Are the days of the sniffer dogs finally over?
A new report by the BBC argues that quite possibly science may be close to overtaking and finding a better replacement for the sniffer dog.
For years dogs have been used by police and security forces across the globe to help track down drugs and explosives. They have even been used to locate decomposing bodies.
The reasons are obvious why they are used. A human has 5 million scent receptors, the bloodhound for example has up to 300 million.
Dog Handler Sgt Adam Turner says that "The dog can currently detect 10 different substances from homemade explosives to manufactured substances. We can detect a huge range of size and substances,"
Dogs do however have their problems and unlike a machine they are not ready for use 24 hours a day. They will become bored & tired and will therefore need a break every so often. They need to be trained and need a dedicated handler with them plus one day they will need to retire. All in all it makes maintaining a sniffer dog an expensive and intensive project.
Proffessor Ken Grattan of City University is leading a team to help build a sensor mounted robot that will help sniff out illegal substances. The benefits of a such a system outweigh a dog by far.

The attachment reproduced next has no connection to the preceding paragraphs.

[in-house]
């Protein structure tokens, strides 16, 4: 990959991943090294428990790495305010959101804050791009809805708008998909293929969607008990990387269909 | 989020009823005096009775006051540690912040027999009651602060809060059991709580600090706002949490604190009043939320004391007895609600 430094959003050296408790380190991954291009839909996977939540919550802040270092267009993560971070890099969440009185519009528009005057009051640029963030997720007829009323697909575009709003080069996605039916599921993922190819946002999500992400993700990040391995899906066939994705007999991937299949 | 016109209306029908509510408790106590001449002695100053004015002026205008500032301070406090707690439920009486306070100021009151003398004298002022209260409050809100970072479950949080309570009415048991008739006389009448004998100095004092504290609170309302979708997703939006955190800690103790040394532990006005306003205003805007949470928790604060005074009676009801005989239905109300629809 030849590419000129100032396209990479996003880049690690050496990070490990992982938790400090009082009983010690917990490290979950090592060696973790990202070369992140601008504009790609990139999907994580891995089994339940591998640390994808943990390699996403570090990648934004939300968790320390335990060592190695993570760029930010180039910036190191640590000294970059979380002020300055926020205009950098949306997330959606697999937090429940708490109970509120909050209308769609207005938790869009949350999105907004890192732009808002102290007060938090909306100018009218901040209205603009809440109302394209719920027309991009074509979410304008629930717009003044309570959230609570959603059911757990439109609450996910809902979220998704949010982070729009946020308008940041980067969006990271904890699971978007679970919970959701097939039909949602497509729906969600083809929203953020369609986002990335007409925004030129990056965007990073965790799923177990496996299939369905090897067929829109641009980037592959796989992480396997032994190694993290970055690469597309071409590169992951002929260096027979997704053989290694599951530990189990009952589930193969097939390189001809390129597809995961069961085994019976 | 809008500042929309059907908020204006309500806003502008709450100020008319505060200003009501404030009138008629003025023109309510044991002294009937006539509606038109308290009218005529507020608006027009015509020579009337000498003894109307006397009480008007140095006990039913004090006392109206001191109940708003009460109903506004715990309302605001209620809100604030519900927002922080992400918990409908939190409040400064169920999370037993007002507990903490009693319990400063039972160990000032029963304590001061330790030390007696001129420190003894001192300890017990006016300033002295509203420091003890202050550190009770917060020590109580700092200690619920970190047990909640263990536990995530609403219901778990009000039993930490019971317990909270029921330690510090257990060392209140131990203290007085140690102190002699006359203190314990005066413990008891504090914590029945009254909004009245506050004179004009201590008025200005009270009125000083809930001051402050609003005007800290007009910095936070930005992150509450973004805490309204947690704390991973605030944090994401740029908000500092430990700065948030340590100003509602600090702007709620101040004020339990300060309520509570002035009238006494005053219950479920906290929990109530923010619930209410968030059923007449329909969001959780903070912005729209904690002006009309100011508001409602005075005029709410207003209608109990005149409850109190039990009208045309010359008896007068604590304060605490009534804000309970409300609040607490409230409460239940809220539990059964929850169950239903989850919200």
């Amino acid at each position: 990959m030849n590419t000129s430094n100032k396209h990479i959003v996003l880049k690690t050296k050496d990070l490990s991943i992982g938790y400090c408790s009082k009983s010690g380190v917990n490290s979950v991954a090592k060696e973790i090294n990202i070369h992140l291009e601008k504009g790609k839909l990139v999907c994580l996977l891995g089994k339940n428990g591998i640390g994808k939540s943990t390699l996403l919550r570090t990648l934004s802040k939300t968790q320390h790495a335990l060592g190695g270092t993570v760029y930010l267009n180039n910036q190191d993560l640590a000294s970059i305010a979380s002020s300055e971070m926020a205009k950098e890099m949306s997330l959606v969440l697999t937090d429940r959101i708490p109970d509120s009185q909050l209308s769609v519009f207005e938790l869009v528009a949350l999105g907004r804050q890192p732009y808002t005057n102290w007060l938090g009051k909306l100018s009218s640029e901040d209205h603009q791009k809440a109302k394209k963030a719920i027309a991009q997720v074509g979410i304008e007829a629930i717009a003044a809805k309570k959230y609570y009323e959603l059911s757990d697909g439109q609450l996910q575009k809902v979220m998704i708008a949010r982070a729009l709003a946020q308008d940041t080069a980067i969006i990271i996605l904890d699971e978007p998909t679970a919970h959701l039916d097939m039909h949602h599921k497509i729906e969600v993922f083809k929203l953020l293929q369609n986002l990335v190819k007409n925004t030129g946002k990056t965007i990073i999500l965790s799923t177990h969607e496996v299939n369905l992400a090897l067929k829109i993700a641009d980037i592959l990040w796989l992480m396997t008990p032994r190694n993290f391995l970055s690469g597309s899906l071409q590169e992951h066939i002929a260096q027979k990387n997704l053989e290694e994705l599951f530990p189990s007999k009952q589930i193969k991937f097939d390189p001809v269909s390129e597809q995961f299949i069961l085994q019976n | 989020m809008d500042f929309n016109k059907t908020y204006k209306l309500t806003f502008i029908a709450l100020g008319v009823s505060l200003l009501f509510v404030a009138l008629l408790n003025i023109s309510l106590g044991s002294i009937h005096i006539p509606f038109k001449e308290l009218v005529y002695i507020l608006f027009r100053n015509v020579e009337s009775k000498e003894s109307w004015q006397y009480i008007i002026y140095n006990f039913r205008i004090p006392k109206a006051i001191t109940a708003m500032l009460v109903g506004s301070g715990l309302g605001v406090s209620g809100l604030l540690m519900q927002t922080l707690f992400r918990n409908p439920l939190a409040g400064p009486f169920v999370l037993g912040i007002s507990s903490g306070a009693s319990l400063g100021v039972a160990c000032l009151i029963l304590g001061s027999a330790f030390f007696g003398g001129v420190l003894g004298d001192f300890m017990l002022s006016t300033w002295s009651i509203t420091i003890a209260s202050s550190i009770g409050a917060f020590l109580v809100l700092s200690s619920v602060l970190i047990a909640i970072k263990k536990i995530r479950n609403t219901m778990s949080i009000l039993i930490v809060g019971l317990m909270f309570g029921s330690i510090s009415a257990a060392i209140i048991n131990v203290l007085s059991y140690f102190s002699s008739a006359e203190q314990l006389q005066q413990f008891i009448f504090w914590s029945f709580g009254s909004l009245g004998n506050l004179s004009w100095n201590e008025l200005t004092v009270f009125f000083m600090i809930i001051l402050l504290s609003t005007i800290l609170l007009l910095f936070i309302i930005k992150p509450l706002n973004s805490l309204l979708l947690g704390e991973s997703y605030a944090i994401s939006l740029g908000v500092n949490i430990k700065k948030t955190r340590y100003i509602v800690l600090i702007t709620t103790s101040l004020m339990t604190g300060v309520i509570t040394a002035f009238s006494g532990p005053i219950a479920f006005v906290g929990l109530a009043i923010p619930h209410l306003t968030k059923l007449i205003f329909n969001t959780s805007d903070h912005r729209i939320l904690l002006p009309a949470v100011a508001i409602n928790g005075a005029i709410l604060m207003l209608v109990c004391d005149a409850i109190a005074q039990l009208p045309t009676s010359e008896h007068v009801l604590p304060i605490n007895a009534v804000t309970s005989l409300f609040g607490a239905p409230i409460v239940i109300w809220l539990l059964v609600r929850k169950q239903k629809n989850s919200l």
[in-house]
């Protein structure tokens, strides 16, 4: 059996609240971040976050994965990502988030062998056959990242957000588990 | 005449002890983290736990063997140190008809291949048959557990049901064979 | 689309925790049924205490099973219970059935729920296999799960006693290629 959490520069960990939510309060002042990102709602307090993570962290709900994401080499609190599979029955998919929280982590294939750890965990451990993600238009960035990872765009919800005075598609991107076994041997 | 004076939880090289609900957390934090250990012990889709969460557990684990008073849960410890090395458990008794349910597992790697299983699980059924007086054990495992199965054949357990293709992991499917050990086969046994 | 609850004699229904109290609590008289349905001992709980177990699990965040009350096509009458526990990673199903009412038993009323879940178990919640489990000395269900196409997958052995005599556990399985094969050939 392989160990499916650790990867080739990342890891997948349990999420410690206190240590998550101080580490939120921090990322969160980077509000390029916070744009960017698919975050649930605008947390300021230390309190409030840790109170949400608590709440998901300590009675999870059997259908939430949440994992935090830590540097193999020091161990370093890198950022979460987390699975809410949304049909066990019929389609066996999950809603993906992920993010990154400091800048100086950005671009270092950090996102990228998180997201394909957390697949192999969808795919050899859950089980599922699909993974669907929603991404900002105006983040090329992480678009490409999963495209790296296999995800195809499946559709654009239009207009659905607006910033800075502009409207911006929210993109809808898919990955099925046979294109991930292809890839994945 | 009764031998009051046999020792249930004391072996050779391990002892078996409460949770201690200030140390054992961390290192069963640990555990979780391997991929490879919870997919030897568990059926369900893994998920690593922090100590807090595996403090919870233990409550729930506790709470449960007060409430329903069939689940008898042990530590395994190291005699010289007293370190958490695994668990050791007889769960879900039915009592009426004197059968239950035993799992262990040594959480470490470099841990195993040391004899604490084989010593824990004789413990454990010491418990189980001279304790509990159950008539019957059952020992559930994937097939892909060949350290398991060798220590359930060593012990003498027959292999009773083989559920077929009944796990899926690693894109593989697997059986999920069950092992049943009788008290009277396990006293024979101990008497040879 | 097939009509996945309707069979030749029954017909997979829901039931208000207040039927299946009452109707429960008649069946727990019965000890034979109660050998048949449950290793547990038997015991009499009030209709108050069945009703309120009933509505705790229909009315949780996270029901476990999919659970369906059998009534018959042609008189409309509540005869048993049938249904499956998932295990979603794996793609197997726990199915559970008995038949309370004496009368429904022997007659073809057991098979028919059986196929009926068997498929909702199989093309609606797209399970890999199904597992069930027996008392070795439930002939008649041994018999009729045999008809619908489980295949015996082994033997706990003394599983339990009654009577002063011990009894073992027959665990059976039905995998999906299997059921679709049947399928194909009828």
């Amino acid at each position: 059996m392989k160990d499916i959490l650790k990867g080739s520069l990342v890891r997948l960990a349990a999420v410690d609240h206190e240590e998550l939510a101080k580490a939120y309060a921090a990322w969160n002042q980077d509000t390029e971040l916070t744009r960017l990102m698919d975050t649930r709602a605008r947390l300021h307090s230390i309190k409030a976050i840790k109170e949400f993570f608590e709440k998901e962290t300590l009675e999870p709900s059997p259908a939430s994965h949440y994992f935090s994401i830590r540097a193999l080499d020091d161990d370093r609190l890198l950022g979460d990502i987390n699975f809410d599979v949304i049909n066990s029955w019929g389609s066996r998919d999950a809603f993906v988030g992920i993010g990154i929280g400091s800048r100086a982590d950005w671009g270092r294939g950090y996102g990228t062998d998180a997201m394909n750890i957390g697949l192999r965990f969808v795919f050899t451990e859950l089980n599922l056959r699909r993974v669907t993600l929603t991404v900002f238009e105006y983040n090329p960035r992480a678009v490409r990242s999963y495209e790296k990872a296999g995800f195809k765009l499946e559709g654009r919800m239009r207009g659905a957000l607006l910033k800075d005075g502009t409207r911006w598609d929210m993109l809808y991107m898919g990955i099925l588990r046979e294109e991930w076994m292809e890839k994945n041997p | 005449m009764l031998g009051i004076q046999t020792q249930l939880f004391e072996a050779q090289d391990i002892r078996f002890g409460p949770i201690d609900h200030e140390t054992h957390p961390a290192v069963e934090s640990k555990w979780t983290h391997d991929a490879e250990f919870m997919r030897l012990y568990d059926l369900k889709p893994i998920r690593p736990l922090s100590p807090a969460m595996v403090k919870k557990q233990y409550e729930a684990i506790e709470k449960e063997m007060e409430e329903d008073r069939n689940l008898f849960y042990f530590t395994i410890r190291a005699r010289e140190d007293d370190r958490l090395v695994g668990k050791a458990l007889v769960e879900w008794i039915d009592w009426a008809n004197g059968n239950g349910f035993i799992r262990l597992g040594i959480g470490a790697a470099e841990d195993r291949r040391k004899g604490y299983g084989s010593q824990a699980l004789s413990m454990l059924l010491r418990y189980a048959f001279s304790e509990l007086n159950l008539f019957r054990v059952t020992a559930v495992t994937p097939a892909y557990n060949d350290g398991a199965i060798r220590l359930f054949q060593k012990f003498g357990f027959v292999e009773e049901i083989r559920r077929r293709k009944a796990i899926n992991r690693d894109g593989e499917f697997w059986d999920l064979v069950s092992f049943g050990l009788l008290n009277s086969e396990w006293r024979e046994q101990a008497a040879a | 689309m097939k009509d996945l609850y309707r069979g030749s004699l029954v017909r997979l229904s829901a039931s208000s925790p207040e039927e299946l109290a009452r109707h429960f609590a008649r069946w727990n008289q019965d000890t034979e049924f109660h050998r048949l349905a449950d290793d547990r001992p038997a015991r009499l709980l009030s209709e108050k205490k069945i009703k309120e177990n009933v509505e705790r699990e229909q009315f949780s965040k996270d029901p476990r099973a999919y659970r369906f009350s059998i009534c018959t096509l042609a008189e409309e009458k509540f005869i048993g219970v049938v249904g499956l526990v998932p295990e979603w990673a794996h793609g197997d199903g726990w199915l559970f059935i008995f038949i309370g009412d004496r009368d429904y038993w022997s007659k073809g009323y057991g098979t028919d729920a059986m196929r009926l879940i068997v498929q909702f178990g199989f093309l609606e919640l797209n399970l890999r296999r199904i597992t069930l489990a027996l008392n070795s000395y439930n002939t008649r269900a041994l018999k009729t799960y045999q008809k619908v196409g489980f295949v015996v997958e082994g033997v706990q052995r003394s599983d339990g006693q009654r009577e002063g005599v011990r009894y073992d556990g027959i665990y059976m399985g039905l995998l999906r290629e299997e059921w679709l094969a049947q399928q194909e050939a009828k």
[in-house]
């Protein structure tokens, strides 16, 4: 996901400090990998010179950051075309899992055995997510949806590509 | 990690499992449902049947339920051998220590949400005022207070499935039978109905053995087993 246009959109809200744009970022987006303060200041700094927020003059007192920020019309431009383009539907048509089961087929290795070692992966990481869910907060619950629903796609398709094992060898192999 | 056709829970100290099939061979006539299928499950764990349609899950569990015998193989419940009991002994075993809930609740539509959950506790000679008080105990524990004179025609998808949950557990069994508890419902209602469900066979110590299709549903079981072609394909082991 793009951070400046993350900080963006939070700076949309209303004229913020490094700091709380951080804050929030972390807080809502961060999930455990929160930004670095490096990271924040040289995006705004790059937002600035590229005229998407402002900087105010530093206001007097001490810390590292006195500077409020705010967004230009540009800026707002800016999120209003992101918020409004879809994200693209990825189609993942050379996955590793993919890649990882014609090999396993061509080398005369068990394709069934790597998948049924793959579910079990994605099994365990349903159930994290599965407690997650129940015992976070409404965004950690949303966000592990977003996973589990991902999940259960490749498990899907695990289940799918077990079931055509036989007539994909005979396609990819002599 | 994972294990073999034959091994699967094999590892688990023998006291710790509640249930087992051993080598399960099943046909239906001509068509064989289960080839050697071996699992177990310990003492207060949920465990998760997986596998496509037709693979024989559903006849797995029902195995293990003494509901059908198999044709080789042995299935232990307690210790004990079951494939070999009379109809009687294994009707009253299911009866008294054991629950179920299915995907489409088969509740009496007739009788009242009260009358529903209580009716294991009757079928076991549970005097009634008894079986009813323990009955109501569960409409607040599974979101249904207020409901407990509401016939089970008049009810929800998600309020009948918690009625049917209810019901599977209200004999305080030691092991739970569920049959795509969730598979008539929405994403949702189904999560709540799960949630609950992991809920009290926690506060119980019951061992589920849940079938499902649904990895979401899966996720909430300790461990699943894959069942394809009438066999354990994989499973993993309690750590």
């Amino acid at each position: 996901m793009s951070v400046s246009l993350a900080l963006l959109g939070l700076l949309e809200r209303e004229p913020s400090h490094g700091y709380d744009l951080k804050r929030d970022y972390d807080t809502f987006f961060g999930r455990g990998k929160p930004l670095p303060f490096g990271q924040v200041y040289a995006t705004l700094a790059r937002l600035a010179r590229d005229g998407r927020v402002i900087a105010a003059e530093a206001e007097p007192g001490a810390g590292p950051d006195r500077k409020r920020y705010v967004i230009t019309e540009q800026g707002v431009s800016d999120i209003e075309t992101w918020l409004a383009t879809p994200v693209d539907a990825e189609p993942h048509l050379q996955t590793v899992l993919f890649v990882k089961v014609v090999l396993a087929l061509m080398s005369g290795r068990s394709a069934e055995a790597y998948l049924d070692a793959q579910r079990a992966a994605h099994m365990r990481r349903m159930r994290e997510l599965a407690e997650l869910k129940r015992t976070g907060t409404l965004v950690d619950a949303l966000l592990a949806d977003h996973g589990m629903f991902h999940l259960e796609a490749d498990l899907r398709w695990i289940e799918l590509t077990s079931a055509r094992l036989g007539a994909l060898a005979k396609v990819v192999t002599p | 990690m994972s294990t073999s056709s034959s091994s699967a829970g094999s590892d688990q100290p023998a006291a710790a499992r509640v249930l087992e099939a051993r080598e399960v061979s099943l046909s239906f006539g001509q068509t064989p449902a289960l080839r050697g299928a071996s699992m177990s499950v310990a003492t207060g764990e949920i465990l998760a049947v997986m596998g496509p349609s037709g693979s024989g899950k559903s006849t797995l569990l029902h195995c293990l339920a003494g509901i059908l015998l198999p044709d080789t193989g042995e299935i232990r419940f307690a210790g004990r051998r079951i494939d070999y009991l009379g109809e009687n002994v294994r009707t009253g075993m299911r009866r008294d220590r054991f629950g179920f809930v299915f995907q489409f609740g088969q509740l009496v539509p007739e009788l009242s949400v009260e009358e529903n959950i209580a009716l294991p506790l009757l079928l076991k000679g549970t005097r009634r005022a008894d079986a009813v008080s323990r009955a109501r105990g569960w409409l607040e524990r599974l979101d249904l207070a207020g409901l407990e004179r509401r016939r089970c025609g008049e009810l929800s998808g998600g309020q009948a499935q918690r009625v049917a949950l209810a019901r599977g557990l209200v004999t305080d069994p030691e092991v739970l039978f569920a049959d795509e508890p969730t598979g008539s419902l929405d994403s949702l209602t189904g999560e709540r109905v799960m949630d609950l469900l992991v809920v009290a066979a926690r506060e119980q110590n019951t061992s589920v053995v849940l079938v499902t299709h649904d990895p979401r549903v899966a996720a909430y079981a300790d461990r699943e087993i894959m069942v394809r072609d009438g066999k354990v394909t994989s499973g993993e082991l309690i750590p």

"Every sniffer dog has to have a handler, so you have the cost of the person and the dog. If you can automate this the great advantage is you can run the robot 24 hours a day," says Grattan.
Still though, the machine the team are working on has many drawbacks where a dog still leads such as having to be prompted to smell rather than a dog constantly on alert and it will only sniff out exact smells that it has been programmed to do.
In scientific regards smell seriously lags behind vision and hearing.
"We don't yet know how we build up a picture world of smell in the same way we do with vision or hearing," says Beauchamp who is a professor at Monell Chemical Senses Centre.
The answer some believe is not actually in scientific development of a machine but actually within other animals. In East Africa a Belgian company is training rats to locate minefields. Another example shows the use of moths being used to search for the smell of cannabis.
One such animal thought to have great potential is the common honeybee.
"The inherent algorithm associated with the brain of the honeybee, as well as their antennae, collectively are a sensor,"
"We just needed to figure out a way to extract a signal from that sensor." says Robert Wingo of the Los Alamos Natural Laboratory.
Insects are being found to be faster learners that dogs and of course a lot cheaper to train and manage.
So what will take over the sniffer dog? The use of Insects or a scientific machine? Or will dogs always be on top? Please leave your views below.
Photo: West Midlands Police